Dec 4rd, Day 2:

9:30 – 11.00
Panel 4

Populism, illiberalism and crisis

Postdemocracy and what came after
Meike Schmidt-Gleim, University of Applied Sciences Fulda


The paper asks what kind of discursive pattern is at the core of undemocratic politicization, what is it that renders a politicization democratic or undemocratic. Instead of looking at right wing populist discourse it concentrates on one thread of critical leftist academic discourse that arose in the 1990s and is characterized by a strong politicization, but also by an emergence of new cleavages, binary confrontations of friend and enemy, that prevent a collective democratic debate.

The Gilets Jaunes in France: Background and Analysis
Niilo Kauppi, Helsinki University


The presentation analyses “the Gilets Jaunes movement”. It claims that even though the movement was triggered by the introduction of a new bill on fuel tax it has deeper roots in social inequality and a lack of representation of certain disadvantaged groups of French society.

Recurring Patterns: Illiberalism in Global Comparison
Boris Vorman and Michael Weinmann, Bard College Berlin


As illiberal and authoritarian trends are on the rise—both in fragile and seemingly robust democracies—there is growing concern about the longevity of liberalism and democracy. In this talk I examine some ideological and structural roots of the current crisis of liberal democracies, in the West and beyond. I contend that the crisis has evolved from tensions within liberal democracy — and that illiberalism is not just a reaction to the failures of neoliberalization but has generative potential in restructuring the state and undoing the processes necessary to sustain liberal democracy.

11.00 – 11.30

Coffee Break

11:30– 13.00
Panel 5

Economics, Citizens and Crisis

Understanding the Unstable Frames of Citizen Participation in the EU: field effect, public sphere and governance functions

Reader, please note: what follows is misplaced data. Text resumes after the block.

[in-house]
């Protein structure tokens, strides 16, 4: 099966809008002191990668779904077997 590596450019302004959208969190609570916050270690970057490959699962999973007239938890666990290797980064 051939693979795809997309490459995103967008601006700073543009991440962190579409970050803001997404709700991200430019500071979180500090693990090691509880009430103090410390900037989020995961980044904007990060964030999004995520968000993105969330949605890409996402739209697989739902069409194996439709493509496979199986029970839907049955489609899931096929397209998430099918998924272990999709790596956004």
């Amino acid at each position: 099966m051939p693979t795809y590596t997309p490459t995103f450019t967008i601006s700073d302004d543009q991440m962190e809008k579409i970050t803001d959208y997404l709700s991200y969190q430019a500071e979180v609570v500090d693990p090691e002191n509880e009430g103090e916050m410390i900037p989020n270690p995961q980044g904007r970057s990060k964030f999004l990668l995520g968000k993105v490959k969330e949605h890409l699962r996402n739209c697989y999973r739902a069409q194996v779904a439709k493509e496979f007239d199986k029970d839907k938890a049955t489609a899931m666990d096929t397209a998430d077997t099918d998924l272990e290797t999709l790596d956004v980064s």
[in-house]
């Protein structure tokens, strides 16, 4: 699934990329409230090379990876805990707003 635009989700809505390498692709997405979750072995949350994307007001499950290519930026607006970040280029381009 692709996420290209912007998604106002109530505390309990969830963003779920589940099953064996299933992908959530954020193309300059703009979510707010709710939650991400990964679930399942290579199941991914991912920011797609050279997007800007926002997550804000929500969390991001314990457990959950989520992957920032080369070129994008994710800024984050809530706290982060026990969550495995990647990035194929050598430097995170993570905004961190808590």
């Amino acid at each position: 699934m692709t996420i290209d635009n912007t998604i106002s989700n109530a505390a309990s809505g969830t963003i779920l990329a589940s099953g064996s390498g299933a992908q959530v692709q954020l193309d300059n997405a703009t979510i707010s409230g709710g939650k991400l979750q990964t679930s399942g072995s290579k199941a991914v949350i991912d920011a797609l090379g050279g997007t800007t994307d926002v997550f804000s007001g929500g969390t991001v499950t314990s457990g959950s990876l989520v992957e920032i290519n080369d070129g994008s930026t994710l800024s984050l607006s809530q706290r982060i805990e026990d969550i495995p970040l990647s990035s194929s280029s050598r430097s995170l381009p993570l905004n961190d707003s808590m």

Luis Bouza, Autonomous University Madrid


The paper discusses the different potential effects of the ongoing (re-)distribution of political opportunities for civil society to interact with EU institutions on the logics of interaction, coalition building and competition among civil society groups in the EU, for instance for the role of the new participatory structures.

Investments in Europe: Struggles over democratic legitimacy and EU politico-economic expertise
Christian Schmidt-Wellenburg, University of Potsdam


Since the end of the 1990s, EU expert groups have either been criticised for lacking legitimacy or hailed as means to democratise the EU. As will be argued, neither is the case. Rather, calls for democratisation have led to de-scientisation and politicisation of expertise, as shown by a study of 21 EU groups of experts on monetary and market integration between 1966 and 2017. Using multiple correspondence analysis (MCA) on professional backgrounds, structures of a space of EU expertise are uncovered, changes over time visualised, and politicisation of expertise interpreted as an effect of the emerging field of EU politics.

The European Central Bank between financial crisis and populisms
Corrado Macchiarelli, National Institute of Economic and Social Research, London


Drawing on the book “The European Central Bank between the Financial Crisis and Populisms” (Macchiarelli, Monti, Wiesner, and Diessner, 2020 – Palgrave MacMillan), the presentation looks at the evolution of the monetary policy of the ECB during the decade 2010-20, how the central bank managed a delicate balance between ‘interventionism’ and ‘independence’, and the growing challenges to its legitimacy amid the upsurge of populist parties in Europe and Covid-19.

13.00 – 14.30

Lunch Break

14.30 – 16.00

Roundtable: whither politicization?

Lisa Anders, Leipzig University
Luis Bouza, Autonomous University Madrid
Philip Liste, Fulda University of Applied Sciences
Meike Schmidt-Gleim, Fulda University of Applied Sciences

16.00 – 16.30

Wrap-up and Good Bye


End of day 1